I am not a big flag waver. I am a little too left-leaning and anti-authority. That said, I always vote, pay lots of taxes (usually around October), mostly obey the laws of the land (I don’t even speed, but let’s not bring up pirated music or movies), and I help old ladies across the street (really). While I am quite happy to have been born an American and I very much believe that little lucky happenstance has afforded me more opportunity to act upon my dreams and passions than any other birthplace could have, I never really understood just how lucky I was until one day in the summer of 1993.
I did not realize what it means to be an American until I was 23. Most Americans, whether they question our government or exalt it, do not truly grasp the pull that America has for the rest of the world. I certainly did not.
When I was 23, I was deported from Japan for grossly overstaying my visa. I had voluntarily turned myself in and I was sent to a special police immigration center where I stated my case, signed a paper wherein I gave up all rights (scary), and was given a window of a couple weeks in which to leave the country, not to return for at least two years. I was the only person from what is commonly called the first world in the entire center. There were Koreans, Iranians, Pakistanis, Chinese, Thais, Peruvians, Filipinos, and other nationalities, but I saw no one from North America or Western Europe in the time I was there. I stood out like the classic proverbial sore thumb–-tall, American, with too much blond hair (this being the grunge era, no laughing).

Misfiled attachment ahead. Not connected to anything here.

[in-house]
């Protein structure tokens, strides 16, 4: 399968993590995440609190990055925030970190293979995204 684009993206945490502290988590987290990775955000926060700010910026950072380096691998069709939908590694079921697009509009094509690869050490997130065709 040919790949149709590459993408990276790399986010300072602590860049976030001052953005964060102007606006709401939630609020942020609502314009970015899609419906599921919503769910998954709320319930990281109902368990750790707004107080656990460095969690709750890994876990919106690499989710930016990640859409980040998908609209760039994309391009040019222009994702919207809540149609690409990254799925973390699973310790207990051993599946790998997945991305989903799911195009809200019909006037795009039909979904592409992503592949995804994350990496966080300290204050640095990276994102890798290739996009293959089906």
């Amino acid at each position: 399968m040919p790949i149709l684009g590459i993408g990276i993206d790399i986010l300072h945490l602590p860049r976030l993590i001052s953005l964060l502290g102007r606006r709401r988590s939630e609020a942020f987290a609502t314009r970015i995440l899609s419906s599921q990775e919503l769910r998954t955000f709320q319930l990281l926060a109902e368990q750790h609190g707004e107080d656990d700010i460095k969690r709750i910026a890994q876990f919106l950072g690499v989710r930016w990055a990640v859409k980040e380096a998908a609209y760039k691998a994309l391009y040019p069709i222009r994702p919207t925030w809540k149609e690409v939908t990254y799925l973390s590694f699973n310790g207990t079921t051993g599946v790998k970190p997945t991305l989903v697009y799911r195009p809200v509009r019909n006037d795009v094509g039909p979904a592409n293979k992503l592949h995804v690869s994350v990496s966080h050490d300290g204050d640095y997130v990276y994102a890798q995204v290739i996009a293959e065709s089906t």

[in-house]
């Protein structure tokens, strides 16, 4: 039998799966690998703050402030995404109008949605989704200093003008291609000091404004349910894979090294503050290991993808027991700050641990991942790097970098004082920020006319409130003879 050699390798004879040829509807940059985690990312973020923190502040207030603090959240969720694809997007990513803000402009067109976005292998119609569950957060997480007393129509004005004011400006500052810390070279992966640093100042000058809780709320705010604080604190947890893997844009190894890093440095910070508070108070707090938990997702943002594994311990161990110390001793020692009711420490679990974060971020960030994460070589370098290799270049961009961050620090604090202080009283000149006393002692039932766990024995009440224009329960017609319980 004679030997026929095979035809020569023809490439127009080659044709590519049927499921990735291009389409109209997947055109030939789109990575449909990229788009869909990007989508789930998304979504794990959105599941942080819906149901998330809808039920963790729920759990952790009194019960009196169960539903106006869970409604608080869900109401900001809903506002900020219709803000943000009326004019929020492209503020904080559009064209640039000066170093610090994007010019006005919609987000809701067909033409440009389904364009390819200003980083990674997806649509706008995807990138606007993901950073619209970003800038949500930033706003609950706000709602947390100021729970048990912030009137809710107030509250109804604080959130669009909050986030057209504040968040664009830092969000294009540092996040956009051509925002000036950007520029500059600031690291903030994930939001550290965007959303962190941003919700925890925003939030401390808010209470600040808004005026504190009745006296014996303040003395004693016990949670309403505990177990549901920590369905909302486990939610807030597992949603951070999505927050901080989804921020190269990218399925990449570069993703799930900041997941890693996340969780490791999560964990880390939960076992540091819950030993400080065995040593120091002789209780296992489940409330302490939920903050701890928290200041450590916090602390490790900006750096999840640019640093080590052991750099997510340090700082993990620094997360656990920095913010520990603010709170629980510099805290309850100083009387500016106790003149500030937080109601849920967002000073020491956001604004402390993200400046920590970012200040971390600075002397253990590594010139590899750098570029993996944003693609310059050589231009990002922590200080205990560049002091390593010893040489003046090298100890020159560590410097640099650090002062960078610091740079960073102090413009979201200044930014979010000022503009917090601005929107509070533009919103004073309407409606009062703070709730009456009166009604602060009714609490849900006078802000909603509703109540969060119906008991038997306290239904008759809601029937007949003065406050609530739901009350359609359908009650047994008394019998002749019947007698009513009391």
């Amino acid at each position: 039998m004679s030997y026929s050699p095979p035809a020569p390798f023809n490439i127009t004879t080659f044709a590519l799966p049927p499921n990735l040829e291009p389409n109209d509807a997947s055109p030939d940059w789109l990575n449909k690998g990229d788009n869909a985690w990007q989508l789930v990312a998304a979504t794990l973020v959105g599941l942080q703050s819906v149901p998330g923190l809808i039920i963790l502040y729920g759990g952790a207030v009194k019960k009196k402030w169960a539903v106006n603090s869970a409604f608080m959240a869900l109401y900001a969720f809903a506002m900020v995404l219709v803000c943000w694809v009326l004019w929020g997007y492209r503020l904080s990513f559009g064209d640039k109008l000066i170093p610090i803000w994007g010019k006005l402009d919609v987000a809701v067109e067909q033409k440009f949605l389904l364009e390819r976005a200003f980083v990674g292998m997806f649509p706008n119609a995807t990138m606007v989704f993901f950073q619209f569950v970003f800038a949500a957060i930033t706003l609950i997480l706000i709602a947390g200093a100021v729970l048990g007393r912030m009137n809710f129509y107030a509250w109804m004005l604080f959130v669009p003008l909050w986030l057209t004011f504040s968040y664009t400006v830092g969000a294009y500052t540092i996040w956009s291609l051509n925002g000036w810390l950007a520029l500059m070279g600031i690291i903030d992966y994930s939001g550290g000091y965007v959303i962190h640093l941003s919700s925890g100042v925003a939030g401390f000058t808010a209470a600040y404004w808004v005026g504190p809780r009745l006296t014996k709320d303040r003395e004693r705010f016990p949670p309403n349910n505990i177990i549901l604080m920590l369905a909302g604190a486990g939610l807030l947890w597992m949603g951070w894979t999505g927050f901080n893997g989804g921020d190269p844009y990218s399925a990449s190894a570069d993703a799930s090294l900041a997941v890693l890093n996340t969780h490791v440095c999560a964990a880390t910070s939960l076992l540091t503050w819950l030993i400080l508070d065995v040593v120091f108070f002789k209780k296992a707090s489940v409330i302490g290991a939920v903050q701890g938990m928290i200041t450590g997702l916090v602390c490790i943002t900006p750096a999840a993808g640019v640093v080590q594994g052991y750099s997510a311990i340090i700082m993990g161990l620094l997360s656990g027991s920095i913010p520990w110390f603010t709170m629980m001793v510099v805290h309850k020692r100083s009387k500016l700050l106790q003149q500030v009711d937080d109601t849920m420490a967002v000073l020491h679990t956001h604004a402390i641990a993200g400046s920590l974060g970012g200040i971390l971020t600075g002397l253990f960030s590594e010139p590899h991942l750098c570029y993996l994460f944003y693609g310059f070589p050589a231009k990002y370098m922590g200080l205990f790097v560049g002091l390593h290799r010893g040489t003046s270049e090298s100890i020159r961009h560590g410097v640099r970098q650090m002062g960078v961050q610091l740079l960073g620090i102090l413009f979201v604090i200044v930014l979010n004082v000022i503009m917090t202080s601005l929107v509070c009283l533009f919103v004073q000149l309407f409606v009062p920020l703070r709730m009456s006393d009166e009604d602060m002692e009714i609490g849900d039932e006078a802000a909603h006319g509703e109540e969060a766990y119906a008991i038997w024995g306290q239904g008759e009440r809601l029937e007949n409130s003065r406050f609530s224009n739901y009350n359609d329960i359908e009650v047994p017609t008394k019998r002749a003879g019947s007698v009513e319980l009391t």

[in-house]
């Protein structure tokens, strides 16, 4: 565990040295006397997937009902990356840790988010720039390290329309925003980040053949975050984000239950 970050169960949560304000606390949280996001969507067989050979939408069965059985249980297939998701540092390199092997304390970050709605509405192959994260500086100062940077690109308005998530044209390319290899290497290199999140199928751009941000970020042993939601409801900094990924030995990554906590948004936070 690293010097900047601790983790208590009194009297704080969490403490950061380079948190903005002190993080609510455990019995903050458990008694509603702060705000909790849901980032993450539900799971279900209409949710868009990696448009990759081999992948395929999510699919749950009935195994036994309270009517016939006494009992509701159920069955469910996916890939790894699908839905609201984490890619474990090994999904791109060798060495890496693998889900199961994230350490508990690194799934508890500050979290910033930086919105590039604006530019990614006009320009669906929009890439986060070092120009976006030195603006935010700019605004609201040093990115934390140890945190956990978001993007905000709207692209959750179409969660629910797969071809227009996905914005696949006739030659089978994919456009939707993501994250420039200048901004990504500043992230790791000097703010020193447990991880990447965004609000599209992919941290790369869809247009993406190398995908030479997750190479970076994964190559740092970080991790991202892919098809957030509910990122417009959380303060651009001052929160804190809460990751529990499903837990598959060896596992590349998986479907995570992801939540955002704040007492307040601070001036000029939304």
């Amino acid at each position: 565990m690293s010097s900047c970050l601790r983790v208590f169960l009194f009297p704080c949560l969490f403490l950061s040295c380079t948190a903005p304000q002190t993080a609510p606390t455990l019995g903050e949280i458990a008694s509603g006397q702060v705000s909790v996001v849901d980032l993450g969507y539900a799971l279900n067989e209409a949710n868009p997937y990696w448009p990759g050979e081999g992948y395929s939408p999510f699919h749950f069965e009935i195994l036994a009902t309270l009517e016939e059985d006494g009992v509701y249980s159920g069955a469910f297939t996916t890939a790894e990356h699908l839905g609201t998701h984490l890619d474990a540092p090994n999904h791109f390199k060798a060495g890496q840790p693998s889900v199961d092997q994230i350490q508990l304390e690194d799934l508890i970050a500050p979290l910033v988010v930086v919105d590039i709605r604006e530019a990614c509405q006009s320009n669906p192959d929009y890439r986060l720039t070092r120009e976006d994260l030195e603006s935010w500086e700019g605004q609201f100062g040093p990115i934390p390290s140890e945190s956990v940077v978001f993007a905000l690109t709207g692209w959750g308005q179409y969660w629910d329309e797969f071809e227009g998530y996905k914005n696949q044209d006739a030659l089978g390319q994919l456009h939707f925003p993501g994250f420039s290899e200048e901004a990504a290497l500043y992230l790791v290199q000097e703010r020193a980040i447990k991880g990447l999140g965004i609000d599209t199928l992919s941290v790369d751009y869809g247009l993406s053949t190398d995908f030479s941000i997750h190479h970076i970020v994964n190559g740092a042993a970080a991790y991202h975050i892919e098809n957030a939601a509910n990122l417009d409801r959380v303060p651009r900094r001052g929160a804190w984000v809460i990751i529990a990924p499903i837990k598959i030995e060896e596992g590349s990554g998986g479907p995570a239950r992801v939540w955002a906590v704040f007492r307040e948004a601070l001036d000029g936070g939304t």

In order to get my paperwork finalized, I had to get my passport photocopied at a small kiosk where I was waiting in line with about 100 other people. Two men were working the line selling discount airline tickets–a smart inspiration on their part as everyone in that line had to leave Japan within one week and there are only two ways off an island. I asked how much to LA and one of them asked if I was American. I held up and kind of waved my US passport in reply and suddenly all conversation around me, up and down the line, ceased. As the hush spread, at least 100 eyes stared, just fixated, on the small blue passport. And, at that moment, I knew that every person in that line would give up almost everything they had just to be the owner of that passport. A tingle went through me and I froze for a second, hand and passport upraised like I was hailing a taxi, and then I sort of shivered and lowered my hand, tucking my passport back out of sight.
It was an powerful lesson in the meaning of my, our, birthright and I distinctly remember that moment.
In memory of those who lost their lives 13 years ago and in memory of those who gave their lives trying to help others on that same day.